No need for Fiji media bill, public consultation told

Fiji media delegation.

“We don’t see the need for this bill” was the message of Fiji media veteran, William Parkinson at public submissions on the Media Industry Development Act (MIDA) yesterday.

Parkinson, was speaking to a submission he signed as Communications Fiji Limited Chair, along with Fiji TV Limited Chair Deepak Rathod, Fiji Times Limited General Manager Christine Lyons and Fijian Broadcasting Corporation General Manager Tarun Patel.

The proposed new media law keeps elements of media ownership regulation and registration in MIDA, while eliminating the restrictive and draconian content regulation provisions of the Act.

Parkinson said they understood during the campaign period, the now-government parties promised they would repeal the bill, “and we would like them to stick to that promise,” he stated.

“We really don’t see a need to register individual media organisations; we believe that we are already registered from a legal perspective as incorporated companies and other various means, so it is certainly not needed,” he said.

Parkinson added that any attempt to separately register media organisations creates the possibility of intimidation through potential deregistration.

He said for the past 16 years the media has faced unprecedented political interference and control, and they are desperate to rebuild the industry and profession, but that this can only start with repealing MIDA.

William Parkinson
William Parkinson

Opening the consultation, Fiji’s Solicitor General, Ropate Green Lomavatu said, “Since the commencement of this decree, it has been amended six times, and in line with the government’s commitment, we are committed to reviewing the act to remove certain controversial provisions of the act.”

Rules on foreign ownership, which have been retained in the new bill, were also challenged yesterday.

Parkinson said, “The issue of foreign ownership is something that we believe should be left to the market, and I think that is something that we can be proud of, and we don’t see the need to restrict or create barriers for foreign investors to come in.

“In fact, we would welcome the opportunity for foreign participation in the local media, and we really don’t see why we should be denied the opportunity to access foreign investment should that be necessary, both in terms of capital and also in terms of expertise,” he said.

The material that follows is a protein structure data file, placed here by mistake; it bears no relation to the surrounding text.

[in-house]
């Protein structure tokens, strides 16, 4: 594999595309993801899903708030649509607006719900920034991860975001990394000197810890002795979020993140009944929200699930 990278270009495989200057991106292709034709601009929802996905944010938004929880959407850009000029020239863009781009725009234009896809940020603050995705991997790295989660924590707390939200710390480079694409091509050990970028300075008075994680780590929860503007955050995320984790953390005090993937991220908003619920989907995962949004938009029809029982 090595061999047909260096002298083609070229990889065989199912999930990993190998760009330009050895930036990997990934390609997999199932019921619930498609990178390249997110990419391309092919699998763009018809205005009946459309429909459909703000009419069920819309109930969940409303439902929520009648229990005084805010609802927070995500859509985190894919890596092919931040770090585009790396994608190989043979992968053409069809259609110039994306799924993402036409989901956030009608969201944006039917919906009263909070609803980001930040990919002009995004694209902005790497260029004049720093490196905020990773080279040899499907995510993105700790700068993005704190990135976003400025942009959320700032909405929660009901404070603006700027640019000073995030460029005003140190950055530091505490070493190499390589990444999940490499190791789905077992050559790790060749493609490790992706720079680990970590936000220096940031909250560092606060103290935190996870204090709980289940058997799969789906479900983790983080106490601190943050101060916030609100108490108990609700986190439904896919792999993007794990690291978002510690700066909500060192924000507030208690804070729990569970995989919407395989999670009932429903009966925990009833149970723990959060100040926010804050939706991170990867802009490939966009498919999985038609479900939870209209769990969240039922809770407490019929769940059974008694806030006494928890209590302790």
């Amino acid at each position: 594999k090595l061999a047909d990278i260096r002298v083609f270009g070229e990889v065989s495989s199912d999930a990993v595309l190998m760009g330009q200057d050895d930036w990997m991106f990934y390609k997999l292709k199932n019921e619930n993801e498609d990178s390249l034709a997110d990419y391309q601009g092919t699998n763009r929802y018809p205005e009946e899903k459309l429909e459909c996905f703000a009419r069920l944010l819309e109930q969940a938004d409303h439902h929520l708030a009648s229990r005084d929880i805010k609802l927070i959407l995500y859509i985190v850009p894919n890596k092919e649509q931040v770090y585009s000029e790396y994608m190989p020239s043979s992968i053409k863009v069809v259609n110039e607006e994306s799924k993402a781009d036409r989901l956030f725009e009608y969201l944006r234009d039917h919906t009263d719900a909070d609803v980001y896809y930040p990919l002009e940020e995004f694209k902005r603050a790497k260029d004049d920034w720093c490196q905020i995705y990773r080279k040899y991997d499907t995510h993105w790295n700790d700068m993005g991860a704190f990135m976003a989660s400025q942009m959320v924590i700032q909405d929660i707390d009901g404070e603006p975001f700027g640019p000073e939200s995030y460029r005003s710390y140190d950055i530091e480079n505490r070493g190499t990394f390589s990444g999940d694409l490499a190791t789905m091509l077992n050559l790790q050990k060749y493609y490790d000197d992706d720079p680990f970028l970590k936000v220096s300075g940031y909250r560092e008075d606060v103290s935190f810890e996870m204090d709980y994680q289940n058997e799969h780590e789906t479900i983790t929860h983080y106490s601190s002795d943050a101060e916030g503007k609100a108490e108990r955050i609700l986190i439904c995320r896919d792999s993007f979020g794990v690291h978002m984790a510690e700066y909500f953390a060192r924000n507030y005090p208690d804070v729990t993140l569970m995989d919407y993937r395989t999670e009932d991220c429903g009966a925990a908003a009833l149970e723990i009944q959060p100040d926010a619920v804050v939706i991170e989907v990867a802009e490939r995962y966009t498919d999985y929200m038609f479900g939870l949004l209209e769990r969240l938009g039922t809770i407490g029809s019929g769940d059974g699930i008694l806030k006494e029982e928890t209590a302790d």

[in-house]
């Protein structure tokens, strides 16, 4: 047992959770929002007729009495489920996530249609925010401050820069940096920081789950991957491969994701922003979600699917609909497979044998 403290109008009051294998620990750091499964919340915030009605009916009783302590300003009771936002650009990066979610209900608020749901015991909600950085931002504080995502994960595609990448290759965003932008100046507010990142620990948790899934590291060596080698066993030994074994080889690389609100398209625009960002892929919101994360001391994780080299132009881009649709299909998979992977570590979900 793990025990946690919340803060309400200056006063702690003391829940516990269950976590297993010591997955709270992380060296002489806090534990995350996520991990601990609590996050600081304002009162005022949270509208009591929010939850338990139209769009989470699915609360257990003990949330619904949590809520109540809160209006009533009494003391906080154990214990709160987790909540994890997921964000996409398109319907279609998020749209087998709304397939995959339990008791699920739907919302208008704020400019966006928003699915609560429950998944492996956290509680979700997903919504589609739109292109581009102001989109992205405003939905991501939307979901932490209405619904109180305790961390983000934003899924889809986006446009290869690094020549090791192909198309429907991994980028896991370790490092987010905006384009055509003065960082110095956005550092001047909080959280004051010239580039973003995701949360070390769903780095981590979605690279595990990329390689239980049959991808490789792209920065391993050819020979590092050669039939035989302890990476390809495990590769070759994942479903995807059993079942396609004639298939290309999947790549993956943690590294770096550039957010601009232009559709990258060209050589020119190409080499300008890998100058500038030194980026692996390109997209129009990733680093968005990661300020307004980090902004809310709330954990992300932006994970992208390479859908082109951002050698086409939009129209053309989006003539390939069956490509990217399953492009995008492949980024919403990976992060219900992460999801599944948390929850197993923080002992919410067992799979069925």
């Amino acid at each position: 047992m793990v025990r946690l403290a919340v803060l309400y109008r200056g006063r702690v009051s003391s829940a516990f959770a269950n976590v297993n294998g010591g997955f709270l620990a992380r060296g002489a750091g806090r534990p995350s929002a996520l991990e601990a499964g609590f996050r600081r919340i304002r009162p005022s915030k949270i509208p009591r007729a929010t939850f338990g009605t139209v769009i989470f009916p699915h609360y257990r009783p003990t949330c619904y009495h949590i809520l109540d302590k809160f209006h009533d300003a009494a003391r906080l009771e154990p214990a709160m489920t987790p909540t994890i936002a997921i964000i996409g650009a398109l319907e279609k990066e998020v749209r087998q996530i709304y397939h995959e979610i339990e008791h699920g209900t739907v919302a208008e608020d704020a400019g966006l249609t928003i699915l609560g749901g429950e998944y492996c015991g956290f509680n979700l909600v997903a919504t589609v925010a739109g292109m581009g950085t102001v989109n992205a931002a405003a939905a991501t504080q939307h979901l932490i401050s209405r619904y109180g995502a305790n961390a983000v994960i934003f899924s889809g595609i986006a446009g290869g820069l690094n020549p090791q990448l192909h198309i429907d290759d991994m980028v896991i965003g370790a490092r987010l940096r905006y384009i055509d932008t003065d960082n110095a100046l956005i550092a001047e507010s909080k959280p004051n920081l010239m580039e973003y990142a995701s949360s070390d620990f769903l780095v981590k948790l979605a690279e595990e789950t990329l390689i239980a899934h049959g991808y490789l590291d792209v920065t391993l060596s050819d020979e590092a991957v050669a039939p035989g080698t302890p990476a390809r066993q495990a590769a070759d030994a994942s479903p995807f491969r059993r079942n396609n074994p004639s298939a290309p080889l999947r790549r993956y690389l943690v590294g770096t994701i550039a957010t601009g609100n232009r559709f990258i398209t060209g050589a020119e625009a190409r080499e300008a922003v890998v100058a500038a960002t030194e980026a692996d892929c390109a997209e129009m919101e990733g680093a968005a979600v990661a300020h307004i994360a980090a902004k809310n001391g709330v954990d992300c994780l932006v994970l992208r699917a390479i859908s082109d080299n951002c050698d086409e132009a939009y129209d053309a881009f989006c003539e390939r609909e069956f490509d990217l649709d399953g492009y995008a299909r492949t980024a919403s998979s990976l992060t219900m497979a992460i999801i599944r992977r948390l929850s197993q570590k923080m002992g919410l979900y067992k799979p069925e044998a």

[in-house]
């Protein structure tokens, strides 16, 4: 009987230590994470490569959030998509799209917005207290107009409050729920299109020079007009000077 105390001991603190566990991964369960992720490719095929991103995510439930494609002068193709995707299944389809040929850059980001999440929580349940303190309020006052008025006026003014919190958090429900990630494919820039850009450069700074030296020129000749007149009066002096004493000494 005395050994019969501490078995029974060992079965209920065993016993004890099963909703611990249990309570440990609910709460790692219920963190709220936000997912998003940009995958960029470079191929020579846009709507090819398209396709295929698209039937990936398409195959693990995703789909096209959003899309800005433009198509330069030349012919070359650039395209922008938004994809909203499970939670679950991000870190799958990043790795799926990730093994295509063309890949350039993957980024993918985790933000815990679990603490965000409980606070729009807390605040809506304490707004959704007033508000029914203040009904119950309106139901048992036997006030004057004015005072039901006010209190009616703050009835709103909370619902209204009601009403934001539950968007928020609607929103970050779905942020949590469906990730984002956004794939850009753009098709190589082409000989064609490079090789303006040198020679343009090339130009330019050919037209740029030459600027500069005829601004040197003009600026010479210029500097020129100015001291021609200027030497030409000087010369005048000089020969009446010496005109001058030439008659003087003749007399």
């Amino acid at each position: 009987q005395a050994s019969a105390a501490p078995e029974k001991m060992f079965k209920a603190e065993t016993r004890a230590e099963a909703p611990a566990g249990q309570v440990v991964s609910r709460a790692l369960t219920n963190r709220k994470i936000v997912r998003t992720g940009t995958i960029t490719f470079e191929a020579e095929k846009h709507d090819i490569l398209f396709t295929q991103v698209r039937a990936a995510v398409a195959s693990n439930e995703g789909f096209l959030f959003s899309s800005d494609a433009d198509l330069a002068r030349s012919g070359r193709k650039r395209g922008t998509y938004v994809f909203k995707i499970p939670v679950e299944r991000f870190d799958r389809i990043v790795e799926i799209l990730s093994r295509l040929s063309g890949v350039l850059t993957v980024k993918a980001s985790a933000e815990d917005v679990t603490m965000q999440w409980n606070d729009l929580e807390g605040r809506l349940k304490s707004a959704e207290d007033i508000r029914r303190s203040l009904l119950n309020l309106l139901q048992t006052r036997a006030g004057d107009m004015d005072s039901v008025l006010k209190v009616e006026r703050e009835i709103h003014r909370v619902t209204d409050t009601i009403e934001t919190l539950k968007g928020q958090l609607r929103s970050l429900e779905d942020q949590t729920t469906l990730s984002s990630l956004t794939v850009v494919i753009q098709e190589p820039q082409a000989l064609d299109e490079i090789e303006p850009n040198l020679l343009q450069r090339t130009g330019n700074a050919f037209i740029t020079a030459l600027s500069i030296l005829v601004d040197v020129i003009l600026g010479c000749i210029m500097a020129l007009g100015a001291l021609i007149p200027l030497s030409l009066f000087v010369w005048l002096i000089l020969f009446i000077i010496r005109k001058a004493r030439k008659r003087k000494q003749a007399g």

On the issue of cross-media ownership, Parkinson submitted, “our view is that all of our media organisations are working in the cross-border space, we are already there, we are already online, in video, in print, and using audio, so this notion of cross-media is really a very old-fashioned one.”

The revival of the Fijian Media Council was also explored, with Parkinson suggesting it should be “community driven, the further away from the government in its broadest sense, the better in my mind; it truly is guaranteeing its independence.”

Media academic, Dr. Shailendra Singh, also made a submission, saying: “We think that the government should have no involvement in regulating the news media, but with this [new draft], we have a minister appointing a Media Authority.”

In response to the question of foreign ownership, lawyer Richard Naidu, who assisted in drafting the new bill, urged caution.

“I think the point is made that if you allow foreign ownership, you get better investment, better input, and possibly stronger news media.

“On the other hand, not all foreign ownership is benign, and we have to be a little careful about what we wish for here, but these are issues that have to be opened up and fully explored,” he said.

“The priority in this bill was getting rid of all content regulation in the media industry development act, and that’s done, it’s all gone, so the concerns journalists have, I think, around that, I hope are addressed,” says Naidu.

Submissions made yesterday will be collated in a paper to go to cabinet.